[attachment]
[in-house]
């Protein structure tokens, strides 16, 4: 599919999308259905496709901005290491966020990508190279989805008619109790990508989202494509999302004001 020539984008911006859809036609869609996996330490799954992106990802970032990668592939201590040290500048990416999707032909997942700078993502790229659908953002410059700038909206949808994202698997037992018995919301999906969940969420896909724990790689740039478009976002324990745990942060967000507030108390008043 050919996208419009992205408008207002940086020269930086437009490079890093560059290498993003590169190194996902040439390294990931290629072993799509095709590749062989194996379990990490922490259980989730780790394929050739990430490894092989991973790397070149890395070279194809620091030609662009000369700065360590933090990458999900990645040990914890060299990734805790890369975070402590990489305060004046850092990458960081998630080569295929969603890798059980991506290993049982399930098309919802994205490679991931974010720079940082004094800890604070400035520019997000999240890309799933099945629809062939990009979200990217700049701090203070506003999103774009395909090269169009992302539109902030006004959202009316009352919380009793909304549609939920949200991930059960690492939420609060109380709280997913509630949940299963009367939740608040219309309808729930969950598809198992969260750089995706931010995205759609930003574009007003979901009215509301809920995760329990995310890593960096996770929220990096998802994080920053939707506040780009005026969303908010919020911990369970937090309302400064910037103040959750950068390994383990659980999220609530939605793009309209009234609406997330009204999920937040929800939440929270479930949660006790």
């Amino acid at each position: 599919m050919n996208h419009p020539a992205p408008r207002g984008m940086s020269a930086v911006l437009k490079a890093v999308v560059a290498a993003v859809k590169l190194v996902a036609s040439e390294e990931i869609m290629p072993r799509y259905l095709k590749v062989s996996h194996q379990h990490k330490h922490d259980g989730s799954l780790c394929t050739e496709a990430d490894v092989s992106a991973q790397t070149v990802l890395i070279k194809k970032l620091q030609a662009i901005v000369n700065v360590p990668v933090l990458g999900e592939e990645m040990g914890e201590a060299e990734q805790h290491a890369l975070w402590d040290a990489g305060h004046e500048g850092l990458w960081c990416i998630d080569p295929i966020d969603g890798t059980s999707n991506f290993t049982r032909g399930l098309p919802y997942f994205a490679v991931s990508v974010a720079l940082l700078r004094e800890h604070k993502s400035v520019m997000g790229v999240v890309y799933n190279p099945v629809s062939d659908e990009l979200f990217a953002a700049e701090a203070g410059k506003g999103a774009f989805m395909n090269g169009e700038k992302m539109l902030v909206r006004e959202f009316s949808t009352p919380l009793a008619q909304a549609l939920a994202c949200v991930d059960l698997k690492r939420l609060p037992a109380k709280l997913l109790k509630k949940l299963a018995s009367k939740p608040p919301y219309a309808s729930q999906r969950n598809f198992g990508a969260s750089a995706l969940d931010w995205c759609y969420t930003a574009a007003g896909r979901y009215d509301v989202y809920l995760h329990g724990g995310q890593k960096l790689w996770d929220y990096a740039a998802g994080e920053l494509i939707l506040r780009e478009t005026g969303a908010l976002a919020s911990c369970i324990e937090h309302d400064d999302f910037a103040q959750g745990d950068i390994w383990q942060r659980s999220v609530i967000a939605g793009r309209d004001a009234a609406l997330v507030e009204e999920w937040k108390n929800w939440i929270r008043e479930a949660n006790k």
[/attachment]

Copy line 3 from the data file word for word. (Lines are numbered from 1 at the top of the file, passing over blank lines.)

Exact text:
């Amino acid at each position: 599919m050919n996208h419009p020539a992205p408008r207002g984008m940086s020269a930086v911006l437009k490079a890093v999308v560059a290498a993003v859809k590169l190194v996902a036609s040439e390294e990931i869609m290629p072993r799509y259905l095709k590749v062989s996996h194996q379990h990490k330490h922490d259980g989730s799954l780790c394929t050739e496709a990430d490894v092989s992106a991973q790397t070149v990802l890395i070279k194809k970032l620091q030609a662009i901005v000369n700065v360590p990668v933090l990458g999900e592939e990645m040990g914890e201590a060299e990734q805790h290491a890369l975070w402590d040290a990489g305060h004046e500048g850092l990458w960081c990416i998630d080569p295929i966020d969603g890798t059980s999707n991506f290993t049982r032909g399930l098309p919802y997942f994205a490679v991931s990508v974010a720079l940082l700078r004094e800890h604070k993502s400035v520019m997000g790229v999240v890309y799933n190279p099945v629809s062939d659908e990009l979200f990217a953002a700049e701090a203070g410059k506003g999103a774009f989805m395909n090269g169009e700038k992302m539109l902030v909206r006004e959202f009316s949808t009352p919380l009793a008619q909304a549609l939920a994202c949200v991930d059960l698997k690492r939420l609060p037992a109380k709280l997913l109790k509630k949940l299963a018995s009367k939740p608040p919301y219309a309808s729930q999906r969950n598809f198992g990508a969260s750089a995706l969940d931010w995205c759609y969420t930003a574009a007003g896909r979901y009215d509301v989202y809920l995760h329990g724990g995310q890593k960096l790689w996770d929220y990096a740039a998802g994080e920053l494509i939707l506040r780009e478009t005026g969303a908010l976002a919020s911990c369970i324990e937090h309302d400064d999302f910037a103040q959750g745990d950068i390994w383990q942060r659980s999220v609530i967000a939605g793009r309209d004001a009234a609406l997330v507030e009204e999920w937040k108390n929800w939440i929270r008043e479930a949660n006790k």